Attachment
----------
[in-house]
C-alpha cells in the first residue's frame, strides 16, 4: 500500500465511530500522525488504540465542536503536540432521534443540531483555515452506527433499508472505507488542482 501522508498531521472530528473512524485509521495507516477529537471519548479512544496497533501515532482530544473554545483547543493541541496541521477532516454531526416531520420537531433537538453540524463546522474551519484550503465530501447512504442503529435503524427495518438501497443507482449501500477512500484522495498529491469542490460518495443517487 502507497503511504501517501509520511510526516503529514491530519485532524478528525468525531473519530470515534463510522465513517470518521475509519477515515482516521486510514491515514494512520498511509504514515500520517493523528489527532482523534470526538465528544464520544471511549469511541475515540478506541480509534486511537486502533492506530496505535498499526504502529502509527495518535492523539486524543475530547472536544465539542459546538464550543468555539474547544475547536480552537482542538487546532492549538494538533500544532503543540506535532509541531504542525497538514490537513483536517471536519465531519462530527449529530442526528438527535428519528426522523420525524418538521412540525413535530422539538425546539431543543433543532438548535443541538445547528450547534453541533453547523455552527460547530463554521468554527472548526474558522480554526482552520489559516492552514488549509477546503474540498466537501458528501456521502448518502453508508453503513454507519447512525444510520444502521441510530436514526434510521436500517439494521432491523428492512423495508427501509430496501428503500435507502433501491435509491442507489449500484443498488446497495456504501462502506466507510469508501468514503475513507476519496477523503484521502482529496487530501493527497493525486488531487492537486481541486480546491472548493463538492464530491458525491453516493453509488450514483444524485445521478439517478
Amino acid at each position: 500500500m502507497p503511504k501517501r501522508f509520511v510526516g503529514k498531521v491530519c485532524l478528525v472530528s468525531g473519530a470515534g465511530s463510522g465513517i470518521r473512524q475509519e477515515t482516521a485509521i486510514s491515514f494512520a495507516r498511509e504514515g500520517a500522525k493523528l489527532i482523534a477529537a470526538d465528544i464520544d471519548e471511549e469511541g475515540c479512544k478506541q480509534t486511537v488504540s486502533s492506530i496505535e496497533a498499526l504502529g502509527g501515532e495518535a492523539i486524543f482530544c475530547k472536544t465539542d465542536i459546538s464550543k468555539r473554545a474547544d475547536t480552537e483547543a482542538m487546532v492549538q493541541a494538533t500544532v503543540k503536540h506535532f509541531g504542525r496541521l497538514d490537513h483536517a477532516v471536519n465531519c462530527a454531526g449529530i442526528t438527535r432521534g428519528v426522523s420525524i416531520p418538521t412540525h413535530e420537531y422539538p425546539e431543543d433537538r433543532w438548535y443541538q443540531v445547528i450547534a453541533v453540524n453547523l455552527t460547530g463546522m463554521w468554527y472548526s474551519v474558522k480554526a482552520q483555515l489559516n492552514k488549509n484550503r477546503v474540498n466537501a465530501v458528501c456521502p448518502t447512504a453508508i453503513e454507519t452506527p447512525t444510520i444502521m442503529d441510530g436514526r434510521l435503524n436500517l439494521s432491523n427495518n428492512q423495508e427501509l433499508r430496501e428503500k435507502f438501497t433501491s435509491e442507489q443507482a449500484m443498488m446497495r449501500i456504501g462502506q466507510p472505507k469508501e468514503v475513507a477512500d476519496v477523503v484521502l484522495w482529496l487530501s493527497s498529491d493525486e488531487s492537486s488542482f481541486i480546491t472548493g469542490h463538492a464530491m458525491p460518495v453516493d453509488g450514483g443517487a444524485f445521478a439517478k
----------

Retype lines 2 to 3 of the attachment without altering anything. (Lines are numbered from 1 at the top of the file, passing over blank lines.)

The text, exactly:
C-alpha cells in the first residue's frame, strides 16, 4: 500500500465511530500522525488504540465542536503536540432521534443540531483555515452506527433499508472505507488542482 501522508498531521472530528473512524485509521495507516477529537471519548479512544496497533501515532482530544473554545483547543493541541496541521477532516454531526416531520420537531433537538453540524463546522474551519484550503465530501447512504442503529435503524427495518438501497443507482449501500477512500484522495498529491469542490460518495443517487 502507497503511504501517501509520511510526516503529514491530519485532524478528525468525531473519530470515534463510522465513517470518521475509519477515515482516521486510514491515514494512520498511509504514515500520517493523528489527532482523534470526538465528544464520544471511549469511541475515540478506541480509534486511537486502533492506530496505535498499526504502529502509527495518535492523539486524543475530547472536544465539542459546538464550543468555539474547544475547536480552537482542538487546532492549538494538533500544532503543540506535532509541531504542525497538514490537513483536517471536519465531519462530527449529530442526528438527535428519528426522523420525524418538521412540525413535530422539538425546539431543543433543532438548535443541538445547528450547534453541533453547523455552527460547530463554521468554527472548526474558522480554526482552520489559516492552514488549509477546503474540498466537501458528501456521502448518502453508508453503513454507519447512525444510520444502521441510530436514526434510521436500517439494521432491523428492512423495508427501509430496501428503500435507502433501491435509491442507489449500484443498488446497495456504501462502506466507510469508501468514503475513507476519496477523503484521502482529496487530501493527497493525486488531487492537486481541486480546491472548493463538492464530491458525491453516493453509488450514483444524485445521478439517478
Amino acid at each position: 500500500m502507497p503511504k501517501r501522508f509520511v510526516g503529514k498531521v491530519c485532524l478528525v472530528s468525531g473519530a470515534g465511530s463510522g465513517i470518521r473512524q475509519e477515515t482516521a485509521i486510514s491515514f494512520a495507516r498511509e504514515g500520517a500522525k493523528l489527532i482523534a477529537a470526538d465528544i464520544d471519548e471511549e469511541g475515540c479512544k478506541q480509534t486511537v488504540s486502533s492506530i496505535e496497533a498499526l504502529g502509527g501515532e495518535a492523539i486524543f482530544c475530547k472536544t465539542d465542536i459546538s464550543k468555539r473554545a474547544d475547536t480552537e483547543a482542538m487546532v492549538q493541541a494538533t500544532v503543540k503536540h506535532f509541531g504542525r496541521l497538514d490537513h483536517a477532516v471536519n465531519c462530527a454531526g449529530i442526528t438527535r432521534g428519528v426522523s420525524i416531520p418538521t412540525h413535530e420537531y422539538p425546539e431543543d433537538r433543532w438548535y443541538q443540531v445547528i450547534a453541533v453540524n453547523l455552527t460547530g463546522m463554521w468554527y472548526s474551519v474558522k480554526a482552520q483555515l489559516n492552514k488549509n484550503r477546503v474540498n466537501a465530501v458528501c456521502p448518502t447512504a453508508i453503513e454507519t452506527p447512525t444510520i444502521m442503529d441510530g436514526r434510521l435503524n436500517l439494521s432491523n427495518n428492512q423495508e427501509l433499508r430496501e428503500k435507502f438501497t433501491s435509491e442507489q443507482a449500484m443498488m446497495r449501500i456504501g462502506q466507510p472505507k469508501e468514503v475513507a477512500d476519496v477523503v484521502l484522495w482529496l487530501s493527497s498529491d493525486e488531487s492537486s488542482f481541486i480546491t472548493g469542490h463538492a464530491m458525491p460518495v453516493d453509488g450514483g443517487a444524485f445521478a439517478k